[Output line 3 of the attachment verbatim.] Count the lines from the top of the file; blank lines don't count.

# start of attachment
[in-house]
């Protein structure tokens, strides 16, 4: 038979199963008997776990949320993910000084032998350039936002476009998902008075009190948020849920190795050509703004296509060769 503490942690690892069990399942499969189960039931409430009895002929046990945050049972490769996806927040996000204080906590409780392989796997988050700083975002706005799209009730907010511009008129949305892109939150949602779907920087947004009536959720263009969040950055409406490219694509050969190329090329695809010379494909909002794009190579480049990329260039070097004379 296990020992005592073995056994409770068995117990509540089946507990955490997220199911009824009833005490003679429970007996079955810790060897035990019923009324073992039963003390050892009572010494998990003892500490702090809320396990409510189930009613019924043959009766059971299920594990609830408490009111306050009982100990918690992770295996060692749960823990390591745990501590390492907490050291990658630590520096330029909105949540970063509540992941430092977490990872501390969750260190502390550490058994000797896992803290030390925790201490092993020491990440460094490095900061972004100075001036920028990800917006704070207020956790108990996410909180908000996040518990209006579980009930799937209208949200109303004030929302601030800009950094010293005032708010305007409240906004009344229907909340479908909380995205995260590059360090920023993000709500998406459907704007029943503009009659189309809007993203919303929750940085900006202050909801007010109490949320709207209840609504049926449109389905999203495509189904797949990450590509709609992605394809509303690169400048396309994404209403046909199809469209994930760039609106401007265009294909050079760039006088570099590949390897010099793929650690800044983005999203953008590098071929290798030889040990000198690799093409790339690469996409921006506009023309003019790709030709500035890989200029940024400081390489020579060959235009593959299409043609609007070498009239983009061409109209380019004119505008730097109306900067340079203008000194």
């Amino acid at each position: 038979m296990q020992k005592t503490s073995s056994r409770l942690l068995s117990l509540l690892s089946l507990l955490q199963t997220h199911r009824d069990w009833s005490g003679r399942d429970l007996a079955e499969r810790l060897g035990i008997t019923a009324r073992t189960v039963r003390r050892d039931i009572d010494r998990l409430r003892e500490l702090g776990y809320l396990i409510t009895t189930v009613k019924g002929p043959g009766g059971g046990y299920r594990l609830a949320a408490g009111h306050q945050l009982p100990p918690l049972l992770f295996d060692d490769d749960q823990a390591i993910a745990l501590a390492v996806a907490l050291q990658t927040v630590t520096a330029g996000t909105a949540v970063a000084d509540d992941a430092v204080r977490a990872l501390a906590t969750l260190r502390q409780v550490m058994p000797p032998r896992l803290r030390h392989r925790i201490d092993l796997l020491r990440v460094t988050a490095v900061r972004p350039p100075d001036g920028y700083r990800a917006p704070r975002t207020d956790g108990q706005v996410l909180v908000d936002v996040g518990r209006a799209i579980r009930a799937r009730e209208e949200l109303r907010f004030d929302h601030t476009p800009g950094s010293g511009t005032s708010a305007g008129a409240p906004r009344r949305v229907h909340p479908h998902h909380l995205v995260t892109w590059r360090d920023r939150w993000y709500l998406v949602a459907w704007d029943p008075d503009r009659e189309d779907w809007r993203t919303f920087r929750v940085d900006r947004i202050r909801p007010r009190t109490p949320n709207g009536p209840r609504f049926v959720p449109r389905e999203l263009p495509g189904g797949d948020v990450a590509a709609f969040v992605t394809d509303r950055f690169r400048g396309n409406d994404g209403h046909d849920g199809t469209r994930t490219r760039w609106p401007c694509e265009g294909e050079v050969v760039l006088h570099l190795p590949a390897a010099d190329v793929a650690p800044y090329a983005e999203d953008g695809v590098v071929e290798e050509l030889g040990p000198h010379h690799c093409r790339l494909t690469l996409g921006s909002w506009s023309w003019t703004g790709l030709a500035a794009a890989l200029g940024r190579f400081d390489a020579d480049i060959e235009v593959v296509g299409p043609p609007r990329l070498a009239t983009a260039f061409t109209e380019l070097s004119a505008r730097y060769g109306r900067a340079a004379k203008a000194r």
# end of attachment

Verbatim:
């Amino acid at each position: 038979m296990q020992k005592t503490s073995s056994r409770l942690l068995s117990l509540l690892s089946l507990l955490q199963t997220h199911r009824d069990w009833s005490g003679r399942d429970l007996a079955e499969r810790l060897g035990i008997t019923a009324r073992t189960v039963r003390r050892d039931i009572d010494r998990l409430r003892e500490l702090g776990y809320l396990i409510t009895t189930v009613k019924g002929p043959g009766g059971g046990y299920r594990l609830a949320a408490g009111h306050q945050l009982p100990p918690l049972l992770f295996d060692d490769d749960q823990a390591i993910a745990l501590a390492v996806a907490l050291q990658t927040v630590t520096a330029g996000t909105a949540v970063a000084d509540d992941a430092v204080r977490a990872l501390a906590t969750l260190r502390q409780v550490m058994p000797p032998r896992l803290r030390h392989r925790i201490d092993l796997l020491r990440v460094t988050a490095v900061r972004p350039p100075d001036g920028y700083r990800a917006p704070r975002t207020d956790g108990q706005v996410l909180v908000d936002v996040g518990r209006a799209i579980r009930a799937r009730e209208e949200l109303r907010f004030d929302h601030t476009p800009g950094s010293g511009t005032s708010a305007g008129a409240p906004r009344r949305v229907h909340p479908h998902h909380l995205v995260t892109w590059r360090d920023r939150w993000y709500l998406v949602a459907w704007d029943p008075d503009r009659e189309d779907w809007r993203t919303f920087r929750v940085d900006r947004i202050r909801p007010r009190t109490p949320n709207g009536p209840r609504f049926v959720p449109r389905e999203l263009p495509g189904g797949d948020v990450a590509a709609f969040v992605t394809d509303r950055f690169r400048g396309n409406d994404g209403h046909d849920g199809t469209r994930t490219r760039w609106p401007c694509e265009g294909e050079v050969v760039l006088h570099l190795p590949a390897a010099d190329v793929a650690p800044y090329a983005e999203d953008g695809v590098v071929e290798e050509l030889g040990p000198h010379h690799c093409r790339l494909t690469l996409g921006s909002w506009s023309w003019t703004g790709l030709a500035a794009a890989l200029g940024r190579f400081d390489a020579d480049i060959e235009v593959v296509g299409p043609p609007r990329l070498a009239t983009a260039f061409t109209e380019l070097s004119a505008r730097y060769g109306r900067a340079a004379k203008a000194r």